929 Gateway Ave.
Bismarck, ND 58503
Phone: (701) 223-4009
Fax: (701) 751-2924
If you want to have a picnic in the park, play some basketball or tennis or just have some fun out in the open, come and visit North Central Park. The park has facilities for basketball, volleyball, tennis, horseshoes and more. It also has picnic spot with picnic tables for you to set up your lunch.
The Gateway Pond is a major location, especially attracting running enthusiasts as it has a magnificent running track.
Optimist's Family Park is a major landmark in the city. It has several walking trails for joggers.
This 19-story structure is home to the judicial and other department of the State Government. Surrounded by a lush green park, there are guides who provide information regarding the history of the building.
The current North Dakota Capitol was constructed in the 1930s after a fire destroyed the original capitol. Because of the construction taking place during the Great Depression, the main building was constructed over a period of 3 years and suffered many labor strikes by workers who felt underpaid and overworked. The 19-story tower Capitol Building contains the legislative and judicial branches of the government and is surrounded by a campus of five other buildings, all holding various government offices. The campus and trails around the capitol provide information about the history of North Dakota.
The North Dakota Heritage Center exhibits brilliant displays, dating back from pre-historic times as well as more recent years. It also features some works that enlighten the viewer of the rich cultural heritage of North Dakota.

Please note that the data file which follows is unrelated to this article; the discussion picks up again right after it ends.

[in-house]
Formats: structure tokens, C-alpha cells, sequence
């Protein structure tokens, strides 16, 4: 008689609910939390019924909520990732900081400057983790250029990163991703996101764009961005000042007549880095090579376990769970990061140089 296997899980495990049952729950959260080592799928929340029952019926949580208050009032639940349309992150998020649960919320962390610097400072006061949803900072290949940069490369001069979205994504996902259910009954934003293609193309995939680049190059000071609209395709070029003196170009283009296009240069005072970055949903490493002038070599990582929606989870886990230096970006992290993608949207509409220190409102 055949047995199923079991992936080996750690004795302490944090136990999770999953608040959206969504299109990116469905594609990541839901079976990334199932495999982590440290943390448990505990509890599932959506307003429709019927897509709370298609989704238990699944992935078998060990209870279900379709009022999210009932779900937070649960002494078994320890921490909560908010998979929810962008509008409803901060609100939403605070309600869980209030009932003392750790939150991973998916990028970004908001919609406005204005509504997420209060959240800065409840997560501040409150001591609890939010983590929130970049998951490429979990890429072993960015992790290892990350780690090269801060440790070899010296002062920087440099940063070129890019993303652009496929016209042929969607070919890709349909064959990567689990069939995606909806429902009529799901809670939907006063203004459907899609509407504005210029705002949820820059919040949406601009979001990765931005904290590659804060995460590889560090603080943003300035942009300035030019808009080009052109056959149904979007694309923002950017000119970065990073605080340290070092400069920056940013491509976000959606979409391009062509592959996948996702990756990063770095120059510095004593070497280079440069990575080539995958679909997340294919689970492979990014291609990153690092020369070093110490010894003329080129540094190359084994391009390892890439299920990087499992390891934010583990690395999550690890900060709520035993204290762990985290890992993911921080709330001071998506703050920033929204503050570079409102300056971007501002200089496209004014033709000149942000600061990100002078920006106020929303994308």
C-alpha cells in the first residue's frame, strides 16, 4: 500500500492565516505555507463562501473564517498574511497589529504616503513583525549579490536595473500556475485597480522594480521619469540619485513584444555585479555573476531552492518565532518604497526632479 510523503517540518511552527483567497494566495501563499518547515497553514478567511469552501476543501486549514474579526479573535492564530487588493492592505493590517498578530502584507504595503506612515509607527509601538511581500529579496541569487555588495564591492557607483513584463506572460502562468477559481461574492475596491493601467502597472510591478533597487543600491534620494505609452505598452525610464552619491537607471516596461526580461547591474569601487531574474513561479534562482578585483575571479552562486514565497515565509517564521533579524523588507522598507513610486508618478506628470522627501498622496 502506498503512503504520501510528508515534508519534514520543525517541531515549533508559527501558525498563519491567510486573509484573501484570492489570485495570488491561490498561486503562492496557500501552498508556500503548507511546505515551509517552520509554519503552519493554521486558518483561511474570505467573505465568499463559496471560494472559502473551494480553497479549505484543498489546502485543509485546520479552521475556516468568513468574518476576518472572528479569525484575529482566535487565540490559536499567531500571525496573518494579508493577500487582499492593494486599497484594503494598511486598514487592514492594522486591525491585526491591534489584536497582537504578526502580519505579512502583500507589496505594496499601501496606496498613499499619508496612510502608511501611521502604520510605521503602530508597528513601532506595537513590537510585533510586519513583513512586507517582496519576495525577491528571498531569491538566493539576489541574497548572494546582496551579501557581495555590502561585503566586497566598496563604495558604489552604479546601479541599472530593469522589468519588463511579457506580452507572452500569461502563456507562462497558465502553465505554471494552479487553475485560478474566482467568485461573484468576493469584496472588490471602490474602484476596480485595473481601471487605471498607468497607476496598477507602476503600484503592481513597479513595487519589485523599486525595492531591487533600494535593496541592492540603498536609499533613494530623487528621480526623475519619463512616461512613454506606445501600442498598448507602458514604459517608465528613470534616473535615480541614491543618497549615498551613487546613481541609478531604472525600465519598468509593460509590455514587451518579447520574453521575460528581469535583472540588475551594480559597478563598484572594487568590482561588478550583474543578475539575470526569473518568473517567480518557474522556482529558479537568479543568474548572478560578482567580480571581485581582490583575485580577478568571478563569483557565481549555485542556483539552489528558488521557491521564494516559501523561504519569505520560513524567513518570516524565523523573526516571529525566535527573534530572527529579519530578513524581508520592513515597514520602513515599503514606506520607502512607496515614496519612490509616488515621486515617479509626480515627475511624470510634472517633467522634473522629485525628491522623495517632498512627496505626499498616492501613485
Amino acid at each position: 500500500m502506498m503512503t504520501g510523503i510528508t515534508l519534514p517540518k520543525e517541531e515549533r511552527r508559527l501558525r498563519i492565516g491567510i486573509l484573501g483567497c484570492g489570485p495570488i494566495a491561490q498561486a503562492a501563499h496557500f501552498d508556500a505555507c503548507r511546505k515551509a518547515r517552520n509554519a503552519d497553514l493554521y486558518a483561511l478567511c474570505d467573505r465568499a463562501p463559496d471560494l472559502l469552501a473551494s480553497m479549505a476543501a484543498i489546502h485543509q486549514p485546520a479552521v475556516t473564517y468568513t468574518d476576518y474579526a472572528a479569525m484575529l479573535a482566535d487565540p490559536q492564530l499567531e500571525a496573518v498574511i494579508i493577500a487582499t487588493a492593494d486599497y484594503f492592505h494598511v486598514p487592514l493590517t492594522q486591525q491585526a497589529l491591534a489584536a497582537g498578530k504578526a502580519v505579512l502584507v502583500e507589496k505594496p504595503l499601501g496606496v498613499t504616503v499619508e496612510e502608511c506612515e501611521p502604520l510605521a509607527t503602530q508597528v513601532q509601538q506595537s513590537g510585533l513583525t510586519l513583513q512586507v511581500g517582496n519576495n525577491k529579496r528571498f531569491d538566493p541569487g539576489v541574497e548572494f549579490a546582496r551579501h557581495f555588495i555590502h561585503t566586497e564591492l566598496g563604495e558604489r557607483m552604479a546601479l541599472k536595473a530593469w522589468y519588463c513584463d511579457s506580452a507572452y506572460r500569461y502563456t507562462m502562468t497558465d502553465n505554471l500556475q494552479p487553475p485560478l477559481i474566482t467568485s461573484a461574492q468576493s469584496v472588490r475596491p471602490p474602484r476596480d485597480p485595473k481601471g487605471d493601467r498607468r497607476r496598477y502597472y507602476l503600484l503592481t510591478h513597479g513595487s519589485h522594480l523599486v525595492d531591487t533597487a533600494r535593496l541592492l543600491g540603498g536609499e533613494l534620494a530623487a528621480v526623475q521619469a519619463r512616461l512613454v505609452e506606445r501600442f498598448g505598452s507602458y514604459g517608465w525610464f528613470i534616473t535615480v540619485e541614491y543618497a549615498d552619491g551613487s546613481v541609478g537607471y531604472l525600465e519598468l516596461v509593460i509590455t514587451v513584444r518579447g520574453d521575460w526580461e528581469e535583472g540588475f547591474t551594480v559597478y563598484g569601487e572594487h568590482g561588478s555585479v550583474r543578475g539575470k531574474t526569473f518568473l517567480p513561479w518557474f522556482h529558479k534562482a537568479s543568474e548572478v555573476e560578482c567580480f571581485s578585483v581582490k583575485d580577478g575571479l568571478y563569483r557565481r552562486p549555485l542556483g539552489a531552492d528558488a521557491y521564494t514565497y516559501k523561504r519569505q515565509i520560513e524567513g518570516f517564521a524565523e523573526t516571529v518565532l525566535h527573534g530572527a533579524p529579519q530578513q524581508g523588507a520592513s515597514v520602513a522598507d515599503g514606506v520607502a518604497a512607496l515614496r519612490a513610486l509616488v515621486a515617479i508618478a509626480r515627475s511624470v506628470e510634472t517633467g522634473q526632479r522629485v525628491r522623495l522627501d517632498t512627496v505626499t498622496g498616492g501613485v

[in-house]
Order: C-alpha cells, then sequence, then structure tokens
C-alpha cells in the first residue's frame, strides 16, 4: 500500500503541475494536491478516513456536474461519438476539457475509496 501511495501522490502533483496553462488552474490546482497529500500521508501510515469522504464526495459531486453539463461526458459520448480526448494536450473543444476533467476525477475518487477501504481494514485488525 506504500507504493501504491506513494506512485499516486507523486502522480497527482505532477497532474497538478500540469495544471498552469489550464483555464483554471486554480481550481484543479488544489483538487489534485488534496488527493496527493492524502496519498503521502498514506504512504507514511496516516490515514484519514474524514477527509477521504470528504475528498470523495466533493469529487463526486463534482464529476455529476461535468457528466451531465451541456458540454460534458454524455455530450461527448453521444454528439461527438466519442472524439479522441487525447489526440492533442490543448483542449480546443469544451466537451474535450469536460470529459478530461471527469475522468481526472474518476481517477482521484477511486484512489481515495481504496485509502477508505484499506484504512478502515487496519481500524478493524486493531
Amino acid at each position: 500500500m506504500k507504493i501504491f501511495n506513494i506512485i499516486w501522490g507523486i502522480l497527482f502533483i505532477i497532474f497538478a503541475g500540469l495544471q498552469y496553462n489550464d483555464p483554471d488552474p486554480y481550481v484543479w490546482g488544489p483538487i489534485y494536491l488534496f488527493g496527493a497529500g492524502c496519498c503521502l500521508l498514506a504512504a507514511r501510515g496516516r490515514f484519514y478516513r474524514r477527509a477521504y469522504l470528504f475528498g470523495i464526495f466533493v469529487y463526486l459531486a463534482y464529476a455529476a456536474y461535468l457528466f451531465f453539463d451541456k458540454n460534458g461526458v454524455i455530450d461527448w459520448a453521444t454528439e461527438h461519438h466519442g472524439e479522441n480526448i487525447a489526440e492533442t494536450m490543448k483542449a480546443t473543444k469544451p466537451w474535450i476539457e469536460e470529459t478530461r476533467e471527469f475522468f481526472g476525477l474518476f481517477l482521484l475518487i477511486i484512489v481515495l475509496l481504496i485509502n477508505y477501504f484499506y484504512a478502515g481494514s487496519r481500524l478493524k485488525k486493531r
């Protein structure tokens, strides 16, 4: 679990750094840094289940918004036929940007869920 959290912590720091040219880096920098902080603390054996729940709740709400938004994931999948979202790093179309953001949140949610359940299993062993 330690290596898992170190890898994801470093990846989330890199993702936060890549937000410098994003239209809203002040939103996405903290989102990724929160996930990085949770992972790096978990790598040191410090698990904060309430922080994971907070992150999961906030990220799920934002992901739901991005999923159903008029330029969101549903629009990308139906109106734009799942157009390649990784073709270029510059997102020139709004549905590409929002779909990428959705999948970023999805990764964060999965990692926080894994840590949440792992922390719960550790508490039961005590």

Located in Sertoma Park on the east bank of the Missouri River, Dakota Zoo is North Dakota
Inhabited by the Mandan Indians for nearly 300 years (AD 1490 - 1785), Double Ditch Indian Village was a large earthlodge village, consisting of dome-shaped houses of logs and earth; that is supposedly one of seven to nine villages that were occupied near the mouth of the Heart River. Centers of trade between the Mandans, their nomadic neighbors, and later, European American traders, the earthlodge villages are thought to have been abandoned due to a massive smallpox epidemic in North America about 1781-1782.
This restored Victorian Queen Anne-style home was home to 21 North Dakota governors from 1893 to 1960. Room exhibits include the restoration process, architectural style changes and pieces of furniture that were used by several of its residents. Available for special occasions, the Former Governors' Mansion State Historic Site also includes a carriage house.
Located on the east bank of the Missouri River on the west edge of Bismarck, this interpretive marker is on the site of a Northern Pacific Railroad Company warehouse that was built in 1883 to store goods in transshipment between steamboats and freight cars before it was torn down in 1925.
Listed on the National Register of Historic Places and the State Historic Sites Registry, Camp Hancock State Historic Site preserves part of a military installation that was established as Camp Greeley in 1872, to provide protection for workers building the Northern Pacific Railroad. Changed to Camp Hancock in 1873, the camp's log headquarters still stands and is now an interpretive museum filled with local artifacts and information. Visitors can also see the Bread of Life Episcopal Church and a Northern Pacific steam locomotive. The buildings are open from mid-May through mid-September.
The Bismarck Veterans Memorial Public Library is open Monday through Thursday 9:00 a.m. to 9:00 p.m., until 6:00 p.m. on Fridays and Saturdays and from 1:00 p.m. to 6:00 p.m. on Sundays.